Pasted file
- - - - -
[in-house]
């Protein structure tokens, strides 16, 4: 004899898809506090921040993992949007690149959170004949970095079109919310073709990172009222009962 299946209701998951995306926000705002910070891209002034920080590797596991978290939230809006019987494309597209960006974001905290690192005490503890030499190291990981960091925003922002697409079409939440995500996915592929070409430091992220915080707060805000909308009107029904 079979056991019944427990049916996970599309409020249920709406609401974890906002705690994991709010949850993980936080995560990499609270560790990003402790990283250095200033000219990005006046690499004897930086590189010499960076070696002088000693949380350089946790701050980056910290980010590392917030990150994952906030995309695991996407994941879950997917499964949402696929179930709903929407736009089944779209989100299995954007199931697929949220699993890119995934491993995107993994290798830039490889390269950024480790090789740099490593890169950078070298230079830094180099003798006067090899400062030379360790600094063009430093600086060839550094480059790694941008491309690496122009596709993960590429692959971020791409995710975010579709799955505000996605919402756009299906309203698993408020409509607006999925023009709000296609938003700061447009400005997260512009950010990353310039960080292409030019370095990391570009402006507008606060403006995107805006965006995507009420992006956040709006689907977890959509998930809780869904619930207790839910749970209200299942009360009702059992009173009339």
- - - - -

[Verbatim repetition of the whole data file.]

[in-house]
């Protein structure tokens, strides 16, 4: 004899898809506090921040993992949007690149959170004949970095079109919310073709990172009222009962 299946209701998951995306926000705002910070891209002034920080590797596991978290939230809006019987494309597209960006974001905290690192005490503890030499190291990981960091925003922002697409079409939440995500996915592929070409430091992220915080707060805000909308009107029904 079979056991019944427990049916996970599309409020249920709406609401974890906002705690994991709010949850993980936080995560990499609270560790990003402790990283250095200033000219990005006046690499004897930086590189010499960076070696002088000693949380350089946790701050980056910290980010590392917030990150994952906030995309695991996407994941879950997917499964949402696929179930709903929407736009089944779209989100299995954007199931697929949220699993890119995934491993995107993994290798830039490889390269950024480790090789740099490593890169950078070298230079830094180099003798006067090899400062030379360790600094063009430093600086060839550094480059790694941008491309690496122009596709993960590429692959971020791409995710975010579709799955505000996605919402756009299906309203698993408020409509607006999925023009709000296609938003700061447009400005997260512009950010990353310039960080292409030019370095990391570009402006507008606060403006995107805006965006995507009420992006956040709006689907977890959509998930809780869904619930207790839910749970209200299942009360009702059992009173009339």